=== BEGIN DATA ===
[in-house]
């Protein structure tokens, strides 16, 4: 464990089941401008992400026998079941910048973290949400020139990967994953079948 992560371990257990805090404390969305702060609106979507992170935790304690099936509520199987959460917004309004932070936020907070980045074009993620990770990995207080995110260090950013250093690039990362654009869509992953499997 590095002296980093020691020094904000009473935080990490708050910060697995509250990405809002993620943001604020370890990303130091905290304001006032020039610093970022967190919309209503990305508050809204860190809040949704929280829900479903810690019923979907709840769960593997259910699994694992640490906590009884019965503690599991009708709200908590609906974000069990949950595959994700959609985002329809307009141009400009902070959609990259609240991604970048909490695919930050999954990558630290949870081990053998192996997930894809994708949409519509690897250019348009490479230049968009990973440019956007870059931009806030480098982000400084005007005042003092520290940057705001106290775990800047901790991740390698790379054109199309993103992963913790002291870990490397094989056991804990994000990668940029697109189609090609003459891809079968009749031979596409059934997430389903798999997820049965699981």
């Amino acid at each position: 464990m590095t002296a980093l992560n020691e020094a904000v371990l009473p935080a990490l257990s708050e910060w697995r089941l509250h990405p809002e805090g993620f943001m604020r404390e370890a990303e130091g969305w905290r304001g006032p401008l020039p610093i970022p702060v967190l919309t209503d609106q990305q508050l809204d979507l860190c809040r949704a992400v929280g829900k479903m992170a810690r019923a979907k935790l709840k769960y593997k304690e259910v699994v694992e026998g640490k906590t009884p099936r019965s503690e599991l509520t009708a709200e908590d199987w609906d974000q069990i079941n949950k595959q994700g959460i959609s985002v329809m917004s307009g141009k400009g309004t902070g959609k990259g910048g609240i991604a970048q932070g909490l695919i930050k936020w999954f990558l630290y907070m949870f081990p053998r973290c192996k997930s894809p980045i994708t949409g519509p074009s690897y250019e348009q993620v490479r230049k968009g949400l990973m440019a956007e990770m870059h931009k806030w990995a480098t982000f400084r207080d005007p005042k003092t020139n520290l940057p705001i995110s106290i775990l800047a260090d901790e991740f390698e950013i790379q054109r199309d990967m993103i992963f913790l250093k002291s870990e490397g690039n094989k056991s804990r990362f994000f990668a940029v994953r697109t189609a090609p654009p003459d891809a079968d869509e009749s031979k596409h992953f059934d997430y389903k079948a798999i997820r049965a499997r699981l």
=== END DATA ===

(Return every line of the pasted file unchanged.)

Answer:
[in-house]
């Protein structure tokens, strides 16, 4: 464990089941401008992400026998079941910048973290949400020139990967994953079948 992560371990257990805090404390969305702060609106979507992170935790304690099936509520199987959460917004309004932070936020907070980045074009993620990770990995207080995110260090950013250093690039990362654009869509992953499997 590095002296980093020691020094904000009473935080990490708050910060697995509250990405809002993620943001604020370890990303130091905290304001006032020039610093970022967190919309209503990305508050809204860190809040949704929280829900479903810690019923979907709840769960593997259910699994694992640490906590009884019965503690599991009708709200908590609906974000069990949950595959994700959609985002329809307009141009400009902070959609990259609240991604970048909490695919930050999954990558630290949870081990053998192996997930894809994708949409519509690897250019348009490479230049968009990973440019956007870059931009806030480098982000400084005007005042003092520290940057705001106290775990800047901790991740390698790379054109199309993103992963913790002291870990490397094989056991804990994000990668940029697109189609090609003459891809079968009749031979596409059934997430389903798999997820049965699981």
């Amino acid at each position: 464990m590095t002296a980093l992560n020691e020094a904000v371990l009473p935080a990490l257990s708050e910060w697995r089941l509250h990405p809002e805090g993620f943001m604020r404390e370890a990303e130091g969305w905290r304001g006032p401008l020039p610093i970022p702060v967190l919309t209503d609106q990305q508050l809204d979507l860190c809040r949704a992400v929280g829900k479903m992170a810690r019923a979907k935790l709840k769960y593997k304690e259910v699994v694992e026998g640490k906590t009884p099936r019965s503690e599991l509520t009708a709200e908590d199987w609906d974000q069990i079941n949950k595959q994700g959460i959609s985002v329809m917004s307009g141009k400009g309004t902070g959609k990259g910048g609240i991604a970048q932070g909490l695919i930050k936020w999954f990558l630290y907070m949870f081990p053998r973290c192996k997930s894809p980045i994708t949409g519509p074009s690897y250019e348009q993620v490479r230049k968009g949400l990973m440019a956007e990770m870059h931009k806030w990995a480098t982000f400084r207080d005007p005042k003092t020139n520290l940057p705001i995110s106290i775990l800047a260090d901790e991740f390698e950013i790379q054109r199309d990967m993103i992963f913790l250093k002291s870990e490397g690039n094989k056991s804990r990362f994000f990668a940029v994953r697109t189609a090609p654009p003459d891809a079968d869509e009749s031979k596409h992953f059934d997430y389903k079948a798999i997820r049965a499997r699981l």